Between 1980 and 2010, the number of finishers of marathons in the U.S. rose from 143,000 to 509,000 -- an increase of over 350% -- and has since leveled off. (I suspect that this figure doesn't represent the number of different people, but rather, simply aggregates the finisher totals from domestic events.) During that span, the U.S. population rose by about 35%. 350% is significantly more than 35%.

Concomitantly, road race fees have risen far out of proportion to inflation. Casual runners, who obviously account for almost all of this increase in race fields, present a different set of needs and wants than those who train primarily to compete against themselves or the clock. It would probably be all but impossible to stage a successful marathon these days without the promise of things like bands along the course and nothing short of a catered meal at the finish instead of a much of bagels, water, and bananas.

Sunday, July 16, 2017

Training, week of July 10 through July 16 (middle fingers in the air edition)

I ran 57 miles this week. 7/5; 6/4; 7; 10; 6; 7; 5.

I'm not providing a screen shot of my Garmin dashboard for the first time all year, because I'm dismantling the whole "weekly training reports" aspect of this blog, effective immediately, and am only posting this one to announce as much.

Why? Because this is a pain in the ass, but today was the long-overdue final straw. I set out to do some 400s on the road. I never even got close. I've mentioned the issues with my left ankle, both recent and past, a number of times, but today introduced a new bugaboo: Over the course of about 30 minutes at a modest pace, my entire right leg grew more and more achy, that bone-deep, indistinct-yet-almost-crippling sort of pain that I associate with recently having run a marathon or training in excess of 90 to 100 miles a week.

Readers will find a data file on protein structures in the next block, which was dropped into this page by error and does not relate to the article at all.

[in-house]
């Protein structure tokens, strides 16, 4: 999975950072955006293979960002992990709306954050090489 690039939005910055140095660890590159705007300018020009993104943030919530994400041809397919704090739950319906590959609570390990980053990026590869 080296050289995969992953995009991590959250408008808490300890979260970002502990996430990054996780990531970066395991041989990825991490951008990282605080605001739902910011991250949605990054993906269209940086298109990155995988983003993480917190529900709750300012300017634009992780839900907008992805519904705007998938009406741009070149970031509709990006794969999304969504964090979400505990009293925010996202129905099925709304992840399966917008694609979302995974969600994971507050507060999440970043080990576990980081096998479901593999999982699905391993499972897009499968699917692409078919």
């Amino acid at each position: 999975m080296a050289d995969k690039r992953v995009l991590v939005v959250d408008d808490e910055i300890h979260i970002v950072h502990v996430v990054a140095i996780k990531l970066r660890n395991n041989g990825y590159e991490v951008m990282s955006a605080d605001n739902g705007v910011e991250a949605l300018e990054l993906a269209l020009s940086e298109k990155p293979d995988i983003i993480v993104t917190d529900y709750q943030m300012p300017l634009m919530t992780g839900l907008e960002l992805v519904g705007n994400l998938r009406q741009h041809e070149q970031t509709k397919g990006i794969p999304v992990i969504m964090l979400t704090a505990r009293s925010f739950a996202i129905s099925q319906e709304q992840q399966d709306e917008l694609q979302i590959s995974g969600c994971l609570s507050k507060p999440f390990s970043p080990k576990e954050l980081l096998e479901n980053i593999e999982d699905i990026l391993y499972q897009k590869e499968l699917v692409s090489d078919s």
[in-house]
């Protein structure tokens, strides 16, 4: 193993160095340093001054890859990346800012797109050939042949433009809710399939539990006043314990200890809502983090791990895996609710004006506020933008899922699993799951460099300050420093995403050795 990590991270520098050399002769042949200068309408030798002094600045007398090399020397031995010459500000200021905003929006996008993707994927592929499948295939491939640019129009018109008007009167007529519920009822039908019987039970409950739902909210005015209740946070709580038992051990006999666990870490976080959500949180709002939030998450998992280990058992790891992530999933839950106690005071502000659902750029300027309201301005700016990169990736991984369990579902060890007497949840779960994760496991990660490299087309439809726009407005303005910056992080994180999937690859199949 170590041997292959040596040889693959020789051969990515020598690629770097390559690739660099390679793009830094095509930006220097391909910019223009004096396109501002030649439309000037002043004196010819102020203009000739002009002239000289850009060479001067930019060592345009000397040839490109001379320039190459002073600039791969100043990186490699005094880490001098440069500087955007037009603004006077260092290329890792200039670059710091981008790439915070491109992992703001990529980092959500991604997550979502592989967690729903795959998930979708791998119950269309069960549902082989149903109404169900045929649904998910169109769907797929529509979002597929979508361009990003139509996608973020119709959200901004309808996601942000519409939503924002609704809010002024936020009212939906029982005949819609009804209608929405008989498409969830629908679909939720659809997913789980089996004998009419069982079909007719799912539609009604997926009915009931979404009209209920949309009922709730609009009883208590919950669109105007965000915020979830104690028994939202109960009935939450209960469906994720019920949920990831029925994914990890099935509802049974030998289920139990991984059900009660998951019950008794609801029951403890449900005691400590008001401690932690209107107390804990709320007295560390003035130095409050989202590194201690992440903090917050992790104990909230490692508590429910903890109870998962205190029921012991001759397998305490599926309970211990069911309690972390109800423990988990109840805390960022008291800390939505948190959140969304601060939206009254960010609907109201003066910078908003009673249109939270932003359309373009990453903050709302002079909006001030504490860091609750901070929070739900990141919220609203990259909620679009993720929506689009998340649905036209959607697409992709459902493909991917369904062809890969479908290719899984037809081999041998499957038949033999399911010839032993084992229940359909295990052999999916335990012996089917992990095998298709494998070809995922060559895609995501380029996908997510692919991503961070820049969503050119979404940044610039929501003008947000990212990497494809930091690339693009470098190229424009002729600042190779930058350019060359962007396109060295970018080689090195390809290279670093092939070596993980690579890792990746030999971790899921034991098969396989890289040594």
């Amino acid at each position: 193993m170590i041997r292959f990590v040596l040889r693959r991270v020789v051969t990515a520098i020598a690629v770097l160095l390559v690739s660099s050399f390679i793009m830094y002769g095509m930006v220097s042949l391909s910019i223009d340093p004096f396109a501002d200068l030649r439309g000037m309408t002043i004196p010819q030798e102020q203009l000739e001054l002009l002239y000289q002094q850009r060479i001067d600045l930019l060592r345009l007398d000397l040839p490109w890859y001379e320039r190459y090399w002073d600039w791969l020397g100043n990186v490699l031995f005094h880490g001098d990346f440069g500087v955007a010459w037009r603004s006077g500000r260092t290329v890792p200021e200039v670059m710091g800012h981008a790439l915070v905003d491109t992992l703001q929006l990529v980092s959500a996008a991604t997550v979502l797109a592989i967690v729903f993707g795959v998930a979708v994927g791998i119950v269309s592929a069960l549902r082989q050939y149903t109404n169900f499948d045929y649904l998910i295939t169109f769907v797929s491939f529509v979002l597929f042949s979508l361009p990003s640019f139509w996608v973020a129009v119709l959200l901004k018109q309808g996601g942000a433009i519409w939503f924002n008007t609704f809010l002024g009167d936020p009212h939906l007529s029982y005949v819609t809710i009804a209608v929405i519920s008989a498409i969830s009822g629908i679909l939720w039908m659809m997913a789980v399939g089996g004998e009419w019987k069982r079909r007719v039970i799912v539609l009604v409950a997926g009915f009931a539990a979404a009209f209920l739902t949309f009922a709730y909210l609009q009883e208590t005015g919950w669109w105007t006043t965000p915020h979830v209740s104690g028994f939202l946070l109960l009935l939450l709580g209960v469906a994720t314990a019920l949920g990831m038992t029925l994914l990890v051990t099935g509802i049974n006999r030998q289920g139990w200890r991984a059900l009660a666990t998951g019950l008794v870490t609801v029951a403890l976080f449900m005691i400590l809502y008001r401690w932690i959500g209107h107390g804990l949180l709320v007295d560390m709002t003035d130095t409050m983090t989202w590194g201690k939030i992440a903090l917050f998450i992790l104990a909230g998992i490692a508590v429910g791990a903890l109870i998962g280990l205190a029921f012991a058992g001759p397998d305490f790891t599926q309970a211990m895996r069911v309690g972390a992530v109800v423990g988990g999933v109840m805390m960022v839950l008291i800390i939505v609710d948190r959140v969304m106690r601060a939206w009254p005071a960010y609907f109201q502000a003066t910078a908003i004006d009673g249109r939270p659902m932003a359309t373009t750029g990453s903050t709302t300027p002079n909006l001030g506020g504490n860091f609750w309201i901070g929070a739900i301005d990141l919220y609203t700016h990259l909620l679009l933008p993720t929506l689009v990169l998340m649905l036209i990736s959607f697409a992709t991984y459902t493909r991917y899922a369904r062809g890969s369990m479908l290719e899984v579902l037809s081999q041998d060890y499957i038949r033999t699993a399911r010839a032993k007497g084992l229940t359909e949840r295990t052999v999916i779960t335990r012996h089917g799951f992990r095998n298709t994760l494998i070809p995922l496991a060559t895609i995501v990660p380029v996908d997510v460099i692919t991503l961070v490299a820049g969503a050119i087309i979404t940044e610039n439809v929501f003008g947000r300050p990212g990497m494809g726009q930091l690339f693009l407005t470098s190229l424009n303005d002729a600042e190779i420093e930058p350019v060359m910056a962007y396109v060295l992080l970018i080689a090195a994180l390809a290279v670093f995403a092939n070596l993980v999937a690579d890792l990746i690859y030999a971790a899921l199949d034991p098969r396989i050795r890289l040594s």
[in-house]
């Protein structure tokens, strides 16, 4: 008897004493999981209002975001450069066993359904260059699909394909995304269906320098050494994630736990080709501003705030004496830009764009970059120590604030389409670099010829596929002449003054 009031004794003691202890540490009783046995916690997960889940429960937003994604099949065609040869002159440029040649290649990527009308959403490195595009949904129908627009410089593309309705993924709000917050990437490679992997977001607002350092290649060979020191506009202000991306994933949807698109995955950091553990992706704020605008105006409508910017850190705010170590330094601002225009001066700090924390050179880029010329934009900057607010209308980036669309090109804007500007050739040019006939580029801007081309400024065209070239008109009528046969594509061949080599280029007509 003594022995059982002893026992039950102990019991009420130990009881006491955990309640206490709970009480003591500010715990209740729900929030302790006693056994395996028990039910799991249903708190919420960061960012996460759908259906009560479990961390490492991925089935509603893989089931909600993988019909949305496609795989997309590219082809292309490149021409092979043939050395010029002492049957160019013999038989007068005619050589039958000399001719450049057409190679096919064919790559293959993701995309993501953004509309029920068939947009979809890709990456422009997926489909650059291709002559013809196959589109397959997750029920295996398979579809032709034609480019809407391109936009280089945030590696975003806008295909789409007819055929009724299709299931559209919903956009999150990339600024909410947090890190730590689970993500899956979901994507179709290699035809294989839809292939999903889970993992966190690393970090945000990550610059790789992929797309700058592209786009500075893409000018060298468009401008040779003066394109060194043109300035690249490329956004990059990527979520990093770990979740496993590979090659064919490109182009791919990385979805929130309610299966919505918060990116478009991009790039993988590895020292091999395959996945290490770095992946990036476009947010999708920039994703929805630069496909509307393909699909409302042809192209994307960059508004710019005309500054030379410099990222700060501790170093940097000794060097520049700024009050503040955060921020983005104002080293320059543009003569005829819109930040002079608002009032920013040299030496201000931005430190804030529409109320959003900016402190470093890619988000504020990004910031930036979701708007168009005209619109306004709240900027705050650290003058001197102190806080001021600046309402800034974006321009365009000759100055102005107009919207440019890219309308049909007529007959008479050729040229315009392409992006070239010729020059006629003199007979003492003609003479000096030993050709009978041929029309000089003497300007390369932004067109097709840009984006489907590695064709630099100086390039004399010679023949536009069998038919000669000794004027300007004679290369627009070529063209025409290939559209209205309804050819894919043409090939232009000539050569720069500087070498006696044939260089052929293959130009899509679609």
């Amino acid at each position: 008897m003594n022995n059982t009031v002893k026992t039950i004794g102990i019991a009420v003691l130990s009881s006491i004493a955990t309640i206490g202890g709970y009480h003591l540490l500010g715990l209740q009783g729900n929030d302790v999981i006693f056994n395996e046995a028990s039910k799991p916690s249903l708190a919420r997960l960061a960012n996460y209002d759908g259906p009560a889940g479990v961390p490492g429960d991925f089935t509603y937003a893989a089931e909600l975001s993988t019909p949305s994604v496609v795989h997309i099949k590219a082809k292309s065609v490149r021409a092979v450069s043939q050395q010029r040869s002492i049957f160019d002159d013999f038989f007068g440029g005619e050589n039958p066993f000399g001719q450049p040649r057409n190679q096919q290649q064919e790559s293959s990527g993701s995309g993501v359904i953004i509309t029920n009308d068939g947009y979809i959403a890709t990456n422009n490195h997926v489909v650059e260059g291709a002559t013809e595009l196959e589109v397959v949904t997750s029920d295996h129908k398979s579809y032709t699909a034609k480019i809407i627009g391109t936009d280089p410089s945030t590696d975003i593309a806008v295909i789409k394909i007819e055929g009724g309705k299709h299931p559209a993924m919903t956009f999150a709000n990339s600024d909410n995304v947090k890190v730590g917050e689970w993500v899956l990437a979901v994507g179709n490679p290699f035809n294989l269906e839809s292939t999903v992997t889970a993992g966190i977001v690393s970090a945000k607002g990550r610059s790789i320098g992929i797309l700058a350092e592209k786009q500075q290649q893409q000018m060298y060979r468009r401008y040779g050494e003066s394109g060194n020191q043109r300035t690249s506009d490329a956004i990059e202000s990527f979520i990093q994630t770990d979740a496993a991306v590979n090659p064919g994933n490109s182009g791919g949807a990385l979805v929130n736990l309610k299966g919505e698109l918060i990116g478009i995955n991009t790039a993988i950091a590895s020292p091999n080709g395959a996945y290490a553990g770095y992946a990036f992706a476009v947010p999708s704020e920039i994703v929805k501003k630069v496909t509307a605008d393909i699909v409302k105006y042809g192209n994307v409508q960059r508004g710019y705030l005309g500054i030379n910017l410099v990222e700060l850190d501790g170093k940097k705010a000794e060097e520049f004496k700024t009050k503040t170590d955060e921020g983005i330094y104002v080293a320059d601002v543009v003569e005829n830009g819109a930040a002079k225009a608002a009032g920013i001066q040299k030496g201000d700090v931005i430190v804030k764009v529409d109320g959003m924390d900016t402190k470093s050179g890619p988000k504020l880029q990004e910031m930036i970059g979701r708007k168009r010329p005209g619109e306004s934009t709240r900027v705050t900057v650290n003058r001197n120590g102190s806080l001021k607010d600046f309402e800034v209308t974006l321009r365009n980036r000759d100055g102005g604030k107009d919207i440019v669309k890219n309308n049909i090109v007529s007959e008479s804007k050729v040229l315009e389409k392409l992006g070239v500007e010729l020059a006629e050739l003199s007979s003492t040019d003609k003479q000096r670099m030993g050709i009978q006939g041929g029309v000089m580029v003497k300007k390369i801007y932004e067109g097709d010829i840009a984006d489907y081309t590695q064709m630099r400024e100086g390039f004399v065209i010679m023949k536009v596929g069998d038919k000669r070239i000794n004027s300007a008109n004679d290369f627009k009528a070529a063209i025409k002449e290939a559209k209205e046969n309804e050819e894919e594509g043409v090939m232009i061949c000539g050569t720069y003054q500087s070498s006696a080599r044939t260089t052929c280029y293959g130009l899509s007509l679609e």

It's been many years since I raced a marathon or ran that much. As it is I'm just an old bastard who trudges around at a series of unremarkable paces and uses the Internet to suggest that this is worth publicly admitting to, which it's not.

Friday, July 14, 2017

Washington Post distributes fake running news

I hate to beat an already battered meme into further unrecognizability, especially since the Washington Post has done some yeoman (pronounced "Yo, man!") work recently. And on the whole, it's unfair to refer to the column that triggered this post as nonsense. It does, however, feature some readily identified veracity issues.

The piece is by 1968 Boston Marathon winner and former Runner's World editor-in-chief Ambrose Burfoot, who has the sort of name I would love to see more often. Amby explores the reasons for the progressive slowing of average finishing times in U.S. marathons, operating gamely on the shaky premise that the reasons for this are shrouded in cultural or mathematical mysteries.

Sunday, July 9, 2017

Training, week of July 3 through July 9 (Chinese buffet edition)

Whenever I visit a Chinese buffet, I resolve to assemble a plate of food unlike any of the countless others I've created over the past 30 or so years all over the U.S. (and in Brampton, Ontario in 1995 -- this was easily the best and largest Chinese buffet restaurant I've ever patronize). My instincts compel me to go heavy on the General Tso's chicken, lo mein, and stir-fried vegetables, and less heavy on beef and other fried forms of chicken; I'm also inclined to mix in colossal amounts of sweet and sour sauce. So in my desire to buck this all-to-comfortable trend, I start with a half-hearted dollop of some other shit, maybe even a forkful or two of seafood (which I hate)  But in the end, while I may switch up the order, I always wind up with essentially the same pile of overly saccharine, fat-and-protein-rich warm chunks of goop.